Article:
• use of chromatic passing chords.
  • extensively applying the ii–V–I turnaround.
  • chord alterations such as minor chords, diminished sevenths, etc.[11]

1950s progressionEdit

 
A 50s progression in C
 
The Mills Brothers' recording of "Till Then" looked forward both to the end of World War II and to the popular music of the 1950s.

Another common way of extending the I–IV–V progression is by adding the chord of the sixth scale degree, giving the sequence I–vi–IV–V or I–vi–ii–V, sometimes called the 50s progression or doo-wop progression.

This progression had been in use from the earliest days of classical music. But, after generating popular hits such as Rodgers and Hart's "Blue Moon" (1934),[12] Jerome Kern and Dorothy Fields' 1936 "The Way You Look Tonight",[citation needed] and Hoagy Carmichael's "Heart and Soul" (1938),[13] it became associated with the black American vocal groups of the 1940s, such as The Ink Spots and The Mills Brothers ("Till Then"),[citation needed] and thus later became the entire basis of the 1950s doo-wop genre, a typical example being The Monotones' "The Book of Love".[citation needed]

Taken up into the pop mainstream, for example with Felice and Boudleaux Bryant's "All I Have to Do Is Dream",[citation needed] a hit for The Everly Brothers, in the 1960s it continued to generate records as otherwise disparate as The Paris Sisters' "I Love How You Love Me" (written by Mann and Kolber) and Boris Pickett's "Monster Mash".[citation needed] It continued to be used sectionally, as in the last part of The Beatles' "Happiness Is a Warm Gun",[14] and also to form the harmonic basis of further new songs for decades ("Every Breath You Take" by The Police and Madonna's "True Blue").[citation needed]

Circle progressionsEdit

 
A circle progression in C major
 
The ragtime progression (E7-A7-D7-G7) often appears in the bridge of jazz standards.[15] The III7-VI7-II7-V7 (or V7/V/V/V–V7/V/V–V7/V–V7) leads back to C major (I) but is itself indefinite in key.

Introducing the ii chord into these progressions emphasises their appeal as constituting elementary forms of circle progression. These, named for the circle of fifths, consist of "adjacent roots in ascending fourth or descending fifth relationship"—for instance, the sequence vi–ii–V–I ascends with each successive chord to one a fourth above the previous. Such a motion, based upon close harmonic relations, offers "undoubtedly the most common and the strongest of all harmonic progressions".[16] Short cyclical progressions may be derived by selecting a sequence of chords from the series completing a circle from the tonic through all seven diatonic chords:[16]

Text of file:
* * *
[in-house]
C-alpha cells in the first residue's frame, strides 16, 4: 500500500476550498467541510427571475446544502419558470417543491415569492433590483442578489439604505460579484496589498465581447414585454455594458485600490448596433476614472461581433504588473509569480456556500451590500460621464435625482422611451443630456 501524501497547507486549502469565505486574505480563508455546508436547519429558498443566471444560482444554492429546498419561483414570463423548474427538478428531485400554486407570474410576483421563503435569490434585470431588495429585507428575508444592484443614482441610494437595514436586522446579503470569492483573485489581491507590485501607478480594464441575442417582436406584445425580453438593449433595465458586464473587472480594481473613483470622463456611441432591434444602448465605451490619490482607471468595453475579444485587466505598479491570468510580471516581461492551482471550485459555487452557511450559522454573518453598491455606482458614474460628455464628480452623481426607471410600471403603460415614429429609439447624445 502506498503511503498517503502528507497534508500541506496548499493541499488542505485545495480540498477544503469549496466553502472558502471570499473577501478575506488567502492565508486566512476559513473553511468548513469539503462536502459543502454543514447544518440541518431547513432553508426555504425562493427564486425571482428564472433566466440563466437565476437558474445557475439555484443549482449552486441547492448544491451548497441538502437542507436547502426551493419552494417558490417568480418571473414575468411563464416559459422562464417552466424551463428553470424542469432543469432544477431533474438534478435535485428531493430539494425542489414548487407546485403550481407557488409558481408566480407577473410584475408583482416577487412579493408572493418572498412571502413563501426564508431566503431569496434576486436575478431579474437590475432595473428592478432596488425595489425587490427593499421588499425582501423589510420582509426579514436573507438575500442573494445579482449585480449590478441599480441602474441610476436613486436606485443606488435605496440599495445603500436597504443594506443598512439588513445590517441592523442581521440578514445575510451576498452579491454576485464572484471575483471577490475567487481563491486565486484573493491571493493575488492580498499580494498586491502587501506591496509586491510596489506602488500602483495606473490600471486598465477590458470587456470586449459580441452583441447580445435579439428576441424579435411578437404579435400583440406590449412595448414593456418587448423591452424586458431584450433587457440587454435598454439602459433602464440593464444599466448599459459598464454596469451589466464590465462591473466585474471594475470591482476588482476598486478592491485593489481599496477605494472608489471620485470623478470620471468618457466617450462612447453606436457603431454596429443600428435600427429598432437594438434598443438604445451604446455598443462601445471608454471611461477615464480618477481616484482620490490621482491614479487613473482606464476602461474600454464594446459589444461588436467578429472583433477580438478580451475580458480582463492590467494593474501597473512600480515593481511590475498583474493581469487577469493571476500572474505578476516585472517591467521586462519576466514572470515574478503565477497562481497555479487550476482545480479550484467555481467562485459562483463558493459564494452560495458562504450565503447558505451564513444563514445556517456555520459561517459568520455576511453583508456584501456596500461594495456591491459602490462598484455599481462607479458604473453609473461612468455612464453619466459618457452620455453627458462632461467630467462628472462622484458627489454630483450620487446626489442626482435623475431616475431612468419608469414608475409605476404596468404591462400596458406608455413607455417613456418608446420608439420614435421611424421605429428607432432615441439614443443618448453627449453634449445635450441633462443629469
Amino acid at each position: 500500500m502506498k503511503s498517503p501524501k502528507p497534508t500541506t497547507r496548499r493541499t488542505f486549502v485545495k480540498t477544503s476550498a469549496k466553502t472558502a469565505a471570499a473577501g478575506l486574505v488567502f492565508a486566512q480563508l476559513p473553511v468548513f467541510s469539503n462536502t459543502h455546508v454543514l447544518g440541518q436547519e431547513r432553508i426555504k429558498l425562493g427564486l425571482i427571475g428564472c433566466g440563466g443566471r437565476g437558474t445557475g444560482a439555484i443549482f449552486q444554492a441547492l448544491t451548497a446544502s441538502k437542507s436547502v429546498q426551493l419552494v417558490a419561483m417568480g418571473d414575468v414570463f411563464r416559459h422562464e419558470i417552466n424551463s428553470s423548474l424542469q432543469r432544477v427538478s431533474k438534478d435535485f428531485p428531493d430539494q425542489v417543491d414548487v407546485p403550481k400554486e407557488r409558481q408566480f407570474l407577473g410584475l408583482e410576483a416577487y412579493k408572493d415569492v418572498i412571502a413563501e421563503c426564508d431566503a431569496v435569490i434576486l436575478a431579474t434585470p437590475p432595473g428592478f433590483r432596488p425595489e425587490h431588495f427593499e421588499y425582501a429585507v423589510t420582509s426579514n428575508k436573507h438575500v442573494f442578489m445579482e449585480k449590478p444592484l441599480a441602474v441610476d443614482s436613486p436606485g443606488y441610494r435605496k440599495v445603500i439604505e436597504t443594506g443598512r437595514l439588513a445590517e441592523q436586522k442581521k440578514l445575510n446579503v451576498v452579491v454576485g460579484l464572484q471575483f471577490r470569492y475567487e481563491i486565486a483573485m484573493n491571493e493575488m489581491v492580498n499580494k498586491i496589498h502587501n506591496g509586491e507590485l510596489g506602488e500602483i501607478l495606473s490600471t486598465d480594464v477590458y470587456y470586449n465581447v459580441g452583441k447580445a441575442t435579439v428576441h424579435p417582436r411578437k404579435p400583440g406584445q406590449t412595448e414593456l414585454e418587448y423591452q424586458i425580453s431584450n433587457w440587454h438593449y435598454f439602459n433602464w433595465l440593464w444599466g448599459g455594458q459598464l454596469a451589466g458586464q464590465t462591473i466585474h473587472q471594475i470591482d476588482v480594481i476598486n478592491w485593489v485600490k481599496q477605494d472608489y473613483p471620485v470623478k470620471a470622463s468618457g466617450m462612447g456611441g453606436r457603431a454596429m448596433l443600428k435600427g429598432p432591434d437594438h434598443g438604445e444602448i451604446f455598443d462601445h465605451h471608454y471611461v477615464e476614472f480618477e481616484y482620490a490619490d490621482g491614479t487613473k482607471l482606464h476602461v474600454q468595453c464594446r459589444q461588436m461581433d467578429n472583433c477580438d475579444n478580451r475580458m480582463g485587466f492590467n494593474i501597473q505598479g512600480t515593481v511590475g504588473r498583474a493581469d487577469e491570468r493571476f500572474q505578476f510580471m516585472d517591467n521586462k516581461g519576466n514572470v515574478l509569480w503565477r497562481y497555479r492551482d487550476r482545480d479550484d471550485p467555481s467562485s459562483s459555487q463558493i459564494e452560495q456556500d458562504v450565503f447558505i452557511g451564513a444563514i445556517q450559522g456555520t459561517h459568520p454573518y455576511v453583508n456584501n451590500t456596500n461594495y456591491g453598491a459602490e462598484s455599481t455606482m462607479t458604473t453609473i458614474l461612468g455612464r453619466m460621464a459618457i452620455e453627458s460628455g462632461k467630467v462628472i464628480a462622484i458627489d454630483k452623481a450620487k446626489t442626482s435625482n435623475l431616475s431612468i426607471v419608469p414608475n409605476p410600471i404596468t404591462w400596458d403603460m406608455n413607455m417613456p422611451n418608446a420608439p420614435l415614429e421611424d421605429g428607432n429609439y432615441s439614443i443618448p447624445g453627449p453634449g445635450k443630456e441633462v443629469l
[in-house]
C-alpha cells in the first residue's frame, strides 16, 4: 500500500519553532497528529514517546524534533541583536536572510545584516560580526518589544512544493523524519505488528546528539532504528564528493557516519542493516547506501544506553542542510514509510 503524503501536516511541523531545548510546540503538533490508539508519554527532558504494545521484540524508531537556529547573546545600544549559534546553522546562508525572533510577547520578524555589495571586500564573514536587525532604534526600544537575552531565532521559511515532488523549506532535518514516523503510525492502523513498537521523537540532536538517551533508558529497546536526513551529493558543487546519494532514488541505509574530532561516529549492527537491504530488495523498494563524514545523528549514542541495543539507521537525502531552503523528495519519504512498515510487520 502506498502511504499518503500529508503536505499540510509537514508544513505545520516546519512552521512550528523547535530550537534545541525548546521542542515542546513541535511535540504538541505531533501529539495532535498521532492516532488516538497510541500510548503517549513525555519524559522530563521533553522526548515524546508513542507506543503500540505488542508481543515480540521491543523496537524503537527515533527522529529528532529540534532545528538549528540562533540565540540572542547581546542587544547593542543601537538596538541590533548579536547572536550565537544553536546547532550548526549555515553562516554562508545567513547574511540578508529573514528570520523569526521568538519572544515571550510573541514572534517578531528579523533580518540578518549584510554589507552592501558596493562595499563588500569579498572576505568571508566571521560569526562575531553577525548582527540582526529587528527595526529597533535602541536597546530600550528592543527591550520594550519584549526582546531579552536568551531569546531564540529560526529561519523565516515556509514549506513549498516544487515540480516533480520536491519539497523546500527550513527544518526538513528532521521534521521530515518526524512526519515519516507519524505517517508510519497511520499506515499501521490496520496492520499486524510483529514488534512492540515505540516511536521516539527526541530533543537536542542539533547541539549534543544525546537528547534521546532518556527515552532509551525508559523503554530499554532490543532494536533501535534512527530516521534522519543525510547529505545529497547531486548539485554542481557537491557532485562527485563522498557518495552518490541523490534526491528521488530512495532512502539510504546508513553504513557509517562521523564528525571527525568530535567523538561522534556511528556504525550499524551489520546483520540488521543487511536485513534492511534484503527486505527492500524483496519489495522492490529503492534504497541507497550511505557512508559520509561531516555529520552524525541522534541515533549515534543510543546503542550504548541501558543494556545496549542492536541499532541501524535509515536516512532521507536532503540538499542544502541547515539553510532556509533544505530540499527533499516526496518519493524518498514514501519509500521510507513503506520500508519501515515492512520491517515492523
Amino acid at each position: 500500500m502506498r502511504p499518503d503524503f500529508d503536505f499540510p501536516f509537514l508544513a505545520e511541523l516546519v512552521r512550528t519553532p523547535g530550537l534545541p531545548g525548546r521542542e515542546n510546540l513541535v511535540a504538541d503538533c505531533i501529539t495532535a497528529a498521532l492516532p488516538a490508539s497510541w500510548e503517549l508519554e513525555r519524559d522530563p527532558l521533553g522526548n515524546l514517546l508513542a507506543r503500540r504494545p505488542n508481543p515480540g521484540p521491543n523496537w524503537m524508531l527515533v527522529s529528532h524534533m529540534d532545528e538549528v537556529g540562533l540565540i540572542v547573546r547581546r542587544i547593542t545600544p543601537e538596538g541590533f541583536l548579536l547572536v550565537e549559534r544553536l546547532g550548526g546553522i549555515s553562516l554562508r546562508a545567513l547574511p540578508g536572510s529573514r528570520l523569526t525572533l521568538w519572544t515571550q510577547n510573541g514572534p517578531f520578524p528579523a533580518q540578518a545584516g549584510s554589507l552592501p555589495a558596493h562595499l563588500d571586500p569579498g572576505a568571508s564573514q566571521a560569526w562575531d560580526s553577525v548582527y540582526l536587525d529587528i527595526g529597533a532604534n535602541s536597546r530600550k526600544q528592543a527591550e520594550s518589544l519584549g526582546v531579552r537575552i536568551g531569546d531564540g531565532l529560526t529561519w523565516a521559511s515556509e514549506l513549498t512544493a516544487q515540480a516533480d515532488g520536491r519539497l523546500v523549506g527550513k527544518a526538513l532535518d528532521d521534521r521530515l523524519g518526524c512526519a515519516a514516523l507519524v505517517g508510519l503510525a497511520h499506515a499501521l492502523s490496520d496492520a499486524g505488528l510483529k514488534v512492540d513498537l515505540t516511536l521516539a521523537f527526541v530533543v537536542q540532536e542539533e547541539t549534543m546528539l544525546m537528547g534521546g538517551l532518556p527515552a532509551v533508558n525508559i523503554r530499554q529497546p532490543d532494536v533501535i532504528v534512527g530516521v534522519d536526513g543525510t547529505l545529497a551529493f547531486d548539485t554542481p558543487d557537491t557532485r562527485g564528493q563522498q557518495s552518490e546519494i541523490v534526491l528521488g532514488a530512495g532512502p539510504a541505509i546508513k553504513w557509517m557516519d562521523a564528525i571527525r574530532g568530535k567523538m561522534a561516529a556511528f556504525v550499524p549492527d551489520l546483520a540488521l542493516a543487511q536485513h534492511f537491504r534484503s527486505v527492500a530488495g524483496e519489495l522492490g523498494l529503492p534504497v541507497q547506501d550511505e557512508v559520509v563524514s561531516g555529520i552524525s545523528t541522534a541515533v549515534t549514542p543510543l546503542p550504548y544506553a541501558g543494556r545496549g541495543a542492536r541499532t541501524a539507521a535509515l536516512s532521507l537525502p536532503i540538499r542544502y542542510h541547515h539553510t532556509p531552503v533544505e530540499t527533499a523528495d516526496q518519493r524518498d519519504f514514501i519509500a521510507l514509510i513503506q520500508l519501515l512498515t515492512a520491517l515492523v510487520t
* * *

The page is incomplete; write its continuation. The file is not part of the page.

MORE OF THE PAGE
I–IV–viio–iii–vi–ii–V–I

This type of progression was much used by classical composers, who introduced increasingly subtle inflections. Particularly, substitution of major for minor chords giving, for example, I–VI–II–V allowed a more sophisticated chromaticism as well as the possibility of modulation. These harmonic conventions were taken up by American popular entertainers, giving rise to many variations on those harmonic staples of early jazz that have been dubbed the ragtime progression and the stomp progression. All such progressions may be found used sectionally, as for example in the much-used "rhythm changes" of George Gershwin's "I Got Rhythm".

Harmonizing the scaleEdit

As well as the cyclical underpinning of chords, the ear tends to respond well to a linear thread; chords following the scale upwards or downwards. These are often referred to as step progressions[citation needed] because they follow the steps of the scale, making the scale itself a bassline. In the 17th century, descending bass lines found favour for "divisions on the ground", so that Pachelbel's canon, the Bach orchestral suites (the famous Air on a G String[citation needed]), and Handel's organ concerti all contain very similar harmonizations of the descending major scale.[citation needed] When this was reintroduced into mid-20th century pop music, it brought with it many Baroque trappings (The Beatles' "For No One",[citation needed] Procol Harum's "A Whiter Shade of Pale",[citation needed] and The Steve Miller Band's "Dear Mary" and "Baby's House"[citation needed]).

At its simplest, this descending sequence may simply introduce an extra chord, either III or V, into the I–vi–IV–V type of sequence described above. This chord allows the harmonization of the seventh degree, and so of the bass line I–VII–VI.... This strategy underlies Percy Sledge's "When A Man Loves A Woman"[citation needed] and Bob Marley's "No Woman, No Cry".[citation needed] The Baroque examples descend for an octave, while "A Whiter Shade of Pale" manages a stately two octaves, before "turning around" through the dominant chord to recommence upon the key note.[citation needed]

Ascending major progressions are not as common but many exist: the verse of "Like a Rolling Stone" ascends by steps to the fifth, I–ii–iii–IV–V (or I–ii–I/iii–IV–V) before descending again to the key-note, IV–iii–ii–I (or IV–I/iii–ii–I)—the latter being another common type of harmonization of a descending major scale.[citation needed] The Four Pennies' hit "Juliet"[citation needed] and The Beatles' "Here, There and Everywhere" both use similar ascending progressions.[citation needed]